That was the teenager, you know, typical teenager statement.

But now it’s like, oh, you know, this is pretty amazing what mom is doing.

And it’s, you know, it’s teaching them much healthier ways of managing life and, you know, and what’s okay in a relationship and what’s really healthy in a relationship.


Avery – 15:59

I love that.

So much of what we bring to adulthood is what was modeled for us when we were younger.

So look at you, you’re a cycle breaker.

That’s great.

I always round things off for the person that’s listening right now.

If they only get one thing from this episode, what do you want it to be?


Pam – 16:24


I think, Don’t be afraid to set those boundaries, to listen to your body.

Your body is giving you the warning signals.

And I don’t think as Western women, especially, we are not good at listening to what our bodies are telling us.

And if we can really dial in and even just start with like that deep breathing and focusing on just the breath, right?

And just Okay, what am I feeling?

Where am I feeling it?


Pam – 16:56

And then letting that branch out from there, and then setting the boundaries, noticing how our bodies react in situations, and then putting up the boundary and being like, nope, we’re not going to go there today, or I’m not going to allow this to influence me anymore, or I’m not going to put myself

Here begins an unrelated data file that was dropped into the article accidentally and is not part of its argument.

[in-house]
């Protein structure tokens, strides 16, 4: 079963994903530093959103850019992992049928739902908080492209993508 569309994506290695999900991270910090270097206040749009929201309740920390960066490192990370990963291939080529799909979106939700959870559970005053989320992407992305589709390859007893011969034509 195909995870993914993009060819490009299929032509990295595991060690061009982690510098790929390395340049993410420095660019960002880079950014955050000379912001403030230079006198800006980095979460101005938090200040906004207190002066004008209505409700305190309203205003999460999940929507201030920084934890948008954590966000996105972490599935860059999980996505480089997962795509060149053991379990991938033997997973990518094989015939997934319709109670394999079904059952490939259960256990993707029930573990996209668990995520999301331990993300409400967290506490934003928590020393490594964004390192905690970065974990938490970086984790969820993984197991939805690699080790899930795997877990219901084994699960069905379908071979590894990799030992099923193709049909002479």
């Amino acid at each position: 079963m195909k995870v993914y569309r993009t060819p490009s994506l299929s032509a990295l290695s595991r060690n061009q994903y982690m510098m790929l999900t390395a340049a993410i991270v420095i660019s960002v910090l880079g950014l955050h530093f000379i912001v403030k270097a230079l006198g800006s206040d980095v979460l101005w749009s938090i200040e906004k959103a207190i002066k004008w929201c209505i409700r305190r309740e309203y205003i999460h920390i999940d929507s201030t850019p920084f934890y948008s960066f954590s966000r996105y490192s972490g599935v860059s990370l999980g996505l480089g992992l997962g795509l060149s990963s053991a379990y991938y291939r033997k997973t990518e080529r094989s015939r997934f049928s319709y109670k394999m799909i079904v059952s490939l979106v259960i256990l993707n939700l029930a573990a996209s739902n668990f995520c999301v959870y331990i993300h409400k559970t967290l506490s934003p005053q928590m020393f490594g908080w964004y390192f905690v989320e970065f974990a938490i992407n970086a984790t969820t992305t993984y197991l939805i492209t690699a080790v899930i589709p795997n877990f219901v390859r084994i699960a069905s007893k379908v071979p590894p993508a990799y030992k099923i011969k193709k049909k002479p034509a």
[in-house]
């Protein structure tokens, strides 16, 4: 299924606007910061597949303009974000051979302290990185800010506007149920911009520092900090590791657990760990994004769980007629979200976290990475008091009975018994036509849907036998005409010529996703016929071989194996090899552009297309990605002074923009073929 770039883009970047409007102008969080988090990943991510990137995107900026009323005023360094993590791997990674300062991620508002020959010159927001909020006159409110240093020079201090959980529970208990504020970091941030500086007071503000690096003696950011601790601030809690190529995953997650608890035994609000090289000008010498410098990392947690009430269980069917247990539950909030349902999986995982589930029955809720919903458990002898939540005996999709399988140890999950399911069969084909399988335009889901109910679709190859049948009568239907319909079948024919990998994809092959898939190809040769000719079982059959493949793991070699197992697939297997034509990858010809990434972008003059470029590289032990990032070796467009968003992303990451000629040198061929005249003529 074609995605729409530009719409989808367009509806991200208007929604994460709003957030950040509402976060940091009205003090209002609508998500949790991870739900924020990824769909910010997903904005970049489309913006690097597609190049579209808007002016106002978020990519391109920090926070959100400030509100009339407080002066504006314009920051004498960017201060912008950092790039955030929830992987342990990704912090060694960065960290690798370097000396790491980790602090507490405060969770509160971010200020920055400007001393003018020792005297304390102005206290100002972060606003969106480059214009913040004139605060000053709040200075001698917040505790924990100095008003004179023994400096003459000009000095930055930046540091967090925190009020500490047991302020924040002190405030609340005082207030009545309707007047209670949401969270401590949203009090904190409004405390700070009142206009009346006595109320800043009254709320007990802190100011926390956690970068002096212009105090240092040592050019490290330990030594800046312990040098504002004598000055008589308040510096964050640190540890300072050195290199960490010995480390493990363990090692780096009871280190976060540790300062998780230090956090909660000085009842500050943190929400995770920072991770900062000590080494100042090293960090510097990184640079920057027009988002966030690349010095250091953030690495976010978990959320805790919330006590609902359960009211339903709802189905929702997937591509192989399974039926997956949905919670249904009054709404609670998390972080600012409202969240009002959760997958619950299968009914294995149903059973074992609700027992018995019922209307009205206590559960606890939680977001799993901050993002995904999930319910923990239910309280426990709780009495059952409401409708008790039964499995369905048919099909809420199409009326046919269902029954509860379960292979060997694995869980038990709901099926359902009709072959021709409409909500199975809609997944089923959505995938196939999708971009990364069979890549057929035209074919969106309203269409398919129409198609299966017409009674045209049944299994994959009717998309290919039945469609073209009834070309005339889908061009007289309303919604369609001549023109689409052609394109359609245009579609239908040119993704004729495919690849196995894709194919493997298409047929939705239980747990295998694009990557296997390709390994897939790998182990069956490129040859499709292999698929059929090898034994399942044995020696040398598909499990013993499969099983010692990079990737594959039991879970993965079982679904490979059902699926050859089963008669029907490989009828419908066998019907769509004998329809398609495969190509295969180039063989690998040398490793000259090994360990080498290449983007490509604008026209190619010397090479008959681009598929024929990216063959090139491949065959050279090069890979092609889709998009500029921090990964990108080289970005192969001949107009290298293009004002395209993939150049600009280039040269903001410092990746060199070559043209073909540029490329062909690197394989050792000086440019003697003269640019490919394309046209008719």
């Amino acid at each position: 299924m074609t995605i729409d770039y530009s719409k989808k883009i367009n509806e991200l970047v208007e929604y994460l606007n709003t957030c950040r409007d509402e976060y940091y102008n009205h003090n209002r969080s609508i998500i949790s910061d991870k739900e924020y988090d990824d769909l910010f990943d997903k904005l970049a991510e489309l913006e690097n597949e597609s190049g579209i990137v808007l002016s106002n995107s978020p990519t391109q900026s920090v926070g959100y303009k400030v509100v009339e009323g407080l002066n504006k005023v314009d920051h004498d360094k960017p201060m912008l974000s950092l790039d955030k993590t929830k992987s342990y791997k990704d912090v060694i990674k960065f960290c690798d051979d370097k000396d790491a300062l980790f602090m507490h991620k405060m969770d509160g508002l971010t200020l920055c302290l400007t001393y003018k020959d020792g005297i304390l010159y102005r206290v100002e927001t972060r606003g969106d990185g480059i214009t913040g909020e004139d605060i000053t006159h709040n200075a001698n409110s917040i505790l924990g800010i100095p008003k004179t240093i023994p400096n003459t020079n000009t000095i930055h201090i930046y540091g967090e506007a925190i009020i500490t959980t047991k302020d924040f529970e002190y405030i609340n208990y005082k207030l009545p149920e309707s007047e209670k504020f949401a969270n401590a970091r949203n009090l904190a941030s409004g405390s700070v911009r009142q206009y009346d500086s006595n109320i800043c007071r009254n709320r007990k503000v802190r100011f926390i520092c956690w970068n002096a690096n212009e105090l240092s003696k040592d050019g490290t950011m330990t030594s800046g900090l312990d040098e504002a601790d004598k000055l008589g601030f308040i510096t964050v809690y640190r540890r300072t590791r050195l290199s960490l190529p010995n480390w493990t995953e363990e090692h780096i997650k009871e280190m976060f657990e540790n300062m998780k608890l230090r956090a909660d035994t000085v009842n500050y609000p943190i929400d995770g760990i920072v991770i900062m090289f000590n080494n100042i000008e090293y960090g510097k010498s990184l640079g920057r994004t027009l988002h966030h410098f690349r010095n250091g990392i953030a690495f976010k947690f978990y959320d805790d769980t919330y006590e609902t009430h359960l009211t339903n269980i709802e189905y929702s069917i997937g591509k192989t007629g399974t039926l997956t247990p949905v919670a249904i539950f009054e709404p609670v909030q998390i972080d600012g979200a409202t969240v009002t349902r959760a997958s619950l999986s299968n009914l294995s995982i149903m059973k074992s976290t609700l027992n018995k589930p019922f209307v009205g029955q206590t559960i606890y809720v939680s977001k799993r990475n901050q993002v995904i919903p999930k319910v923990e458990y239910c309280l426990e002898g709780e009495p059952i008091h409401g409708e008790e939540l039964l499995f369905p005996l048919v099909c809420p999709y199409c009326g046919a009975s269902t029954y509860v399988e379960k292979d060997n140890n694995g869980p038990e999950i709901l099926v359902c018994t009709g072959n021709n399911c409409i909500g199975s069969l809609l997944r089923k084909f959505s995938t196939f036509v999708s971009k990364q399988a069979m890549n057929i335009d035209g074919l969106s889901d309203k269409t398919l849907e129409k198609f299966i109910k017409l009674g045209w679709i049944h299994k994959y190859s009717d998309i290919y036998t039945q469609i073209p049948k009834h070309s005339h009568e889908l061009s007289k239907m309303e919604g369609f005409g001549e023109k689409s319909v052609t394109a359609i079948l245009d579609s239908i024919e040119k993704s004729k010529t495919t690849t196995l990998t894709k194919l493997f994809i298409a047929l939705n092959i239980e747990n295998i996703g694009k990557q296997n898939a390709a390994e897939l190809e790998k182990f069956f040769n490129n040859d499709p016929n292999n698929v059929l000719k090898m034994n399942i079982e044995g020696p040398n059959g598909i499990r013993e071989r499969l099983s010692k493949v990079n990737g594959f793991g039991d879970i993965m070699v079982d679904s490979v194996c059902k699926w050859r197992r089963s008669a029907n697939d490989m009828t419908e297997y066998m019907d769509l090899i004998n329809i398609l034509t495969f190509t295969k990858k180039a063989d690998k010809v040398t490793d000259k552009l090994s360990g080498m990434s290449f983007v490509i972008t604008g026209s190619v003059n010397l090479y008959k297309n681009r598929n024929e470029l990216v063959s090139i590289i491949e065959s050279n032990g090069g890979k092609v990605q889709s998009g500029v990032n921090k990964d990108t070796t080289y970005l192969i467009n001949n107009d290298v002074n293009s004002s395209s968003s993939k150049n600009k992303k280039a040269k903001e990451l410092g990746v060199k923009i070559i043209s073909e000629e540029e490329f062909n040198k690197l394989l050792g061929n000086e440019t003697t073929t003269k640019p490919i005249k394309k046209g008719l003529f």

in the situation.

And then, you know, just moving forward with You know, the knowledge that by putting the boundaries in place, listening to what our bodies are telling us, that we are going to be much healthier in every aspect of our life when we do that.



Avery – 17:30

That was so well said.

And I think it reiterates what a lot of people highlight as their thing to remember.

So if you have continued to ignore your body’s red flags, maybe this time, slow down, just listen a little bit more.


Pam – 17:47


Don’t wait to end up like me where you are completely knocked flat and you have to face it.

Maybe that’s what it took for me, but don’t make it be that for you.


Avery – 18:01


I love that.

Well, thank you so much, Pam.

This was a beautiful conversation.

I know that a lot of people will be able to relate to it and I know that I certainly did.

So tell people where they can find out more about you.


Pam – 18:16

The easiest place to find me is on Facebook.

I have a Facebook group called Course Design Simplified and I am a designer and I work primarily with coaches and other service providers to provide graphic design for them.

So I go live in my group weekly and I’m in there just about every day talking to people so that’s the easiest place to find me.

Also on my website, pamdrmancreative.com.


Avery – 18:47


And we’ll link to all of those things in the show notes as well.

Thank you so much again, Pam.

I really appreciate your openness and your vulnerability here today.

Thank you for having me, Avery.

I really enjoyed our conversation today.

Hey hey, do not press that skip button yet.


Avery – 19:04

Yes, this is the end of the episode, but I still have something else I think you’re really gonna like.

I know, you’re already an expert at setting goals that push you out of your comfort zone.

Let’s be real, you’re a high achiever after all.